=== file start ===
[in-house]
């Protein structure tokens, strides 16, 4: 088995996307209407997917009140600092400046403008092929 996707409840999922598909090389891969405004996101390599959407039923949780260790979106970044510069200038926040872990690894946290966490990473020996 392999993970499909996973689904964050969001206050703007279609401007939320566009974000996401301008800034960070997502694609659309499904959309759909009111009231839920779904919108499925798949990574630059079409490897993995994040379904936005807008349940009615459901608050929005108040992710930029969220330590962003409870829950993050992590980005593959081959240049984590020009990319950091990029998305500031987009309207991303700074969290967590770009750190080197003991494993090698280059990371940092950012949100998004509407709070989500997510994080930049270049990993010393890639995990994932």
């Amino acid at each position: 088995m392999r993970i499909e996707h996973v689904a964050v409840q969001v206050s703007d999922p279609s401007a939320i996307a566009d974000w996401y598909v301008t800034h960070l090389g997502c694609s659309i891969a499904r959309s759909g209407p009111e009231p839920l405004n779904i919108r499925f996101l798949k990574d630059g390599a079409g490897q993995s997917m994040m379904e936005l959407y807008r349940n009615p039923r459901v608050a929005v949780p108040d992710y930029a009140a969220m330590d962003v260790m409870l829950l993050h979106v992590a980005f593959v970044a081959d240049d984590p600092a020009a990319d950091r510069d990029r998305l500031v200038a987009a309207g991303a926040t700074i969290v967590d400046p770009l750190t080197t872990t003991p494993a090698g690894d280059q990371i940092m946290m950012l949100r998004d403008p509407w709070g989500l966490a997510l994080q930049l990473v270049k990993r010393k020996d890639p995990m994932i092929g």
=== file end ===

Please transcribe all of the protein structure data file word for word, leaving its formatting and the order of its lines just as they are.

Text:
[in-house]
């Protein structure tokens, strides 16, 4: 088995996307209407997917009140600092400046403008092929 996707409840999922598909090389891969405004996101390599959407039923949780260790979106970044510069200038926040872990690894946290966490990473020996 392999993970499909996973689904964050969001206050703007279609401007939320566009974000996401301008800034960070997502694609659309499904959309759909009111009231839920779904919108499925798949990574630059079409490897993995994040379904936005807008349940009615459901608050929005108040992710930029969220330590962003409870829950993050992590980005593959081959240049984590020009990319950091990029998305500031987009309207991303700074969290967590770009750190080197003991494993090698280059990371940092950012949100998004509407709070989500997510994080930049270049990993010393890639995990994932």
């Amino acid at each position: 088995m392999r993970i499909e996707h996973v689904a964050v409840q969001v206050s703007d999922p279609s401007a939320i996307a566009d974000w996401y598909v301008t800034h960070l090389g997502c694609s659309i891969a499904r959309s759909g209407p009111e009231p839920l405004n779904i919108r499925f996101l798949k990574d630059g390599a079409g490897q993995s997917m994040m379904e936005l959407y807008r349940n009615p039923r459901v608050a929005v949780p108040d992710y930029a009140a969220m330590d962003v260790m409870l829950l993050h979106v992590a980005f593959v970044a081959d240049d984590p600092a020009a990319d950091r510069d990029r998305l500031v200038a987009a309207g991303a926040t700074i969290v967590d400046p770009l750190t080197t872990t003991p494993a090698g690894d280059q990371i940092m946290m950012l949100r998004d403008p509407w709070g989500l966490a997510l994080q930049l990473v270049k990993r010393k020996d890639p995990m994932i092929g």